The effect of selective cyclooxygenase inhibitors on intestinal epithelial cell mitogenesis

Brian A. Erickson, Walter E. Longo, Ninder Panesar, John E. Mazuski, Donald L. Kaminski

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Introduction. Previous research has demonstrated that nonsteroidal anti- inflammatory agents alter the incidence of colorectal cancer. It has been postulated that the response may be due to the effect of these agents on the activities of the cyclooxygenase (COX) enzymes. The COX enzymes catalyze the conversion of arachidonic acid to biologically active prostanoids. Two forms of COX have been identified. COX-1 is a constitutive enzyme, generally involved in cell functions, while COX-2 is commonly an enzyme which is inducible in response to various stimuli, including mitogens. Recently, specific inhibitors of COX-1 and COX-2 enzymes have been developed. Purpose. The present study was undertaken to determine the effects of specific COX-1 and COX-2 inhibitors on the proliferation and the induction of apoptosis of intestinal epithelial cells. Methods. A continuously proliferating rat small intestinal cell line (IEC-18) and a mouse colon cancer cell line (WB-2054) were utilized for these experiments. The cells were placed in microwells with serum-free or serum-supplemented media. The effects of serum on proliferation were then evaluated in the presence of the COX-1 inhibitor, valerylsalicyclic acid (VSA), the COX-2 inhibitor, SC-58125, or indomethacin. The presence of COX-1 and COX-2 protein was evaluated by Western blotting. Proliferation of intestinal cells was quantitated by incorporation of [3H]thymidine into DNA and cell counting, and apoptosis was determined by evaluating cell attachment. COX activity was evaluated by prostaglandin E2 production measured by enzyme-linked immunoabsorbent assay (ELISA). Results. Western blotting of IEC-18 and WB-2054 cell protein demonstrated COX-1 enzyme in cells incubated in serum-free media with increased COX-1 expression produced by incubation in media supplemented with 10% serum. COX-2 enzyme was not demonstrated in serum-free media; however, it was present in cells maintained in 10% serum-supplemented media. Spontaneous DNA synthesis was present in both cell lines and serum increased proliferation. In both cell lines [3H]thymidine incorporation stimulated by serum was inhibited by the COX-2 inhibitor SC-58125, but not by the COX-1 inhibitor VSA. Both indomethacin and SC-58125 produced a dose-dependent increase in apoptotic ratios in both cell lines. PGE2 formation, stimulated by serum, was inhibited by SC-58125, VSA, and indomethacin. Conclusions. A differential effect on intestinal cell mitogenesis was seen with different COX inhibitors. The COX-2 inhibitor, but not the COX-1 inhibitor, significantly inhibited [3H]thymidine incorporation in both cell types, suggesting COX-2 inhibitors may be specific inhibitors of normal epithelial cell proliferation and growth of malignant cells. SC-58125, a selective inhibitor of COX-2, has a potent apoptosis inducing effect. The inhibition of PGE2 production did not correlate with the inhibition of proliferation, suggesting the two processes are unrelated.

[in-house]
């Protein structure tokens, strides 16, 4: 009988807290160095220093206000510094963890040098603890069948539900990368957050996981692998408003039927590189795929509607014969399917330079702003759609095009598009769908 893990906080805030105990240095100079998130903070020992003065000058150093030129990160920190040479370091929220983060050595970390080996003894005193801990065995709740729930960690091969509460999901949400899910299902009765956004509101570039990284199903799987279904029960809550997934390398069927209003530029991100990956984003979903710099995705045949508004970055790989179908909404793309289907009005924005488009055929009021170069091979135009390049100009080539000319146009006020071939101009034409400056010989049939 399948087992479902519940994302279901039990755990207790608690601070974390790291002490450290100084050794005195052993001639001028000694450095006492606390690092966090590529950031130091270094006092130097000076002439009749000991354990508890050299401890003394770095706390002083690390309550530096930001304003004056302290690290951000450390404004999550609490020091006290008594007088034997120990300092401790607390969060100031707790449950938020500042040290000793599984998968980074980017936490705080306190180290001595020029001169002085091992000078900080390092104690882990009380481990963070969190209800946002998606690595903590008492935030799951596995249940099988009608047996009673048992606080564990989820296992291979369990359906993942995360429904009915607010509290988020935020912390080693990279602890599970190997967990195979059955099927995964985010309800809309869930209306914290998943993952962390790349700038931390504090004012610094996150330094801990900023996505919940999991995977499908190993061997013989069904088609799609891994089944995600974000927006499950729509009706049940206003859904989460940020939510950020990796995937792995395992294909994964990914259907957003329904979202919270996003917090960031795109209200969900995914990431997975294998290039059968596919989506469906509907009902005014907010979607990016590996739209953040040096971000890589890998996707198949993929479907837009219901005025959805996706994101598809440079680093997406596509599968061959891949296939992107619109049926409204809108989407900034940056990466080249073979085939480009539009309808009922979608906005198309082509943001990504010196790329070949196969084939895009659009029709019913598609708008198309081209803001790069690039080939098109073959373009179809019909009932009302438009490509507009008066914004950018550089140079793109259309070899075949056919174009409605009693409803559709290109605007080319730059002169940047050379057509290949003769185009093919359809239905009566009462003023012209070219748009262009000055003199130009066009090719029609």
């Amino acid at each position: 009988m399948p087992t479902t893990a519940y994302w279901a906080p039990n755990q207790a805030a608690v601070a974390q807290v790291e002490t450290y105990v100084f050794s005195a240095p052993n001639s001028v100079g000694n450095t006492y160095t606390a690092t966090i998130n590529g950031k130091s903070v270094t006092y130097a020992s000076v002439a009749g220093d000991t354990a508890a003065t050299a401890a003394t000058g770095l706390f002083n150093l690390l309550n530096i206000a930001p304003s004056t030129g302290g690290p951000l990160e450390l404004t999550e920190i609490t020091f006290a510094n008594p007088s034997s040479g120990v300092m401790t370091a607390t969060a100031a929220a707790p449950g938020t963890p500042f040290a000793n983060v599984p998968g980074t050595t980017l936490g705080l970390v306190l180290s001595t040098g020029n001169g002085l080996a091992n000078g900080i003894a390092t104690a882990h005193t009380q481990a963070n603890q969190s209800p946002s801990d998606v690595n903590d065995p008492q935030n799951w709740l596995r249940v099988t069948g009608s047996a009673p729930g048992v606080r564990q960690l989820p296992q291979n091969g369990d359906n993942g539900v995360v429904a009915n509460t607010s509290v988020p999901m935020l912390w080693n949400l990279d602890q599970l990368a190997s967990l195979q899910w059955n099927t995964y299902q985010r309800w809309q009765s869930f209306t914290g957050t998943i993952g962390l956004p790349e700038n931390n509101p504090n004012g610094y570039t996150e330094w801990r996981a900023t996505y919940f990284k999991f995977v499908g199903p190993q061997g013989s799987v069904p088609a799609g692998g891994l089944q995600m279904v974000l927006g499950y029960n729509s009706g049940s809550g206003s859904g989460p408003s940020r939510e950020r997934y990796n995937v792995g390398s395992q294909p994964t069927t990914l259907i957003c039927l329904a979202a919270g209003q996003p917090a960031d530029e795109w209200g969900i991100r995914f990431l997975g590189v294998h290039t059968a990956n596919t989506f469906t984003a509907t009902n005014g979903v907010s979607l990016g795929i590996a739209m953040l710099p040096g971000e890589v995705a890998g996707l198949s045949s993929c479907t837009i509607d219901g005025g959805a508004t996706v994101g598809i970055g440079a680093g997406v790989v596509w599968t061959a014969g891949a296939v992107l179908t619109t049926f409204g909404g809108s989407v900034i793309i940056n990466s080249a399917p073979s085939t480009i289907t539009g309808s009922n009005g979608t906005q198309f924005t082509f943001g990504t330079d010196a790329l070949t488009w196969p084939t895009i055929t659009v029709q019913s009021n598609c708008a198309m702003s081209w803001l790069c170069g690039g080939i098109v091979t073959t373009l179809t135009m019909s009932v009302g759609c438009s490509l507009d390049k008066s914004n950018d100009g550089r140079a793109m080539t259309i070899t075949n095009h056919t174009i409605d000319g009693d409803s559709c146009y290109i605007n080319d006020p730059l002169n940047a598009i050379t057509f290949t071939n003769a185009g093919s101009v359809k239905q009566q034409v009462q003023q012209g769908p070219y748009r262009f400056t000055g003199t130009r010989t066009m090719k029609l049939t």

Original languageEnglish
Pages (from-to)101-107
Number of pages7
JournalJournal of Surgical Research
Issue number1
StatePublished - Jan 1999


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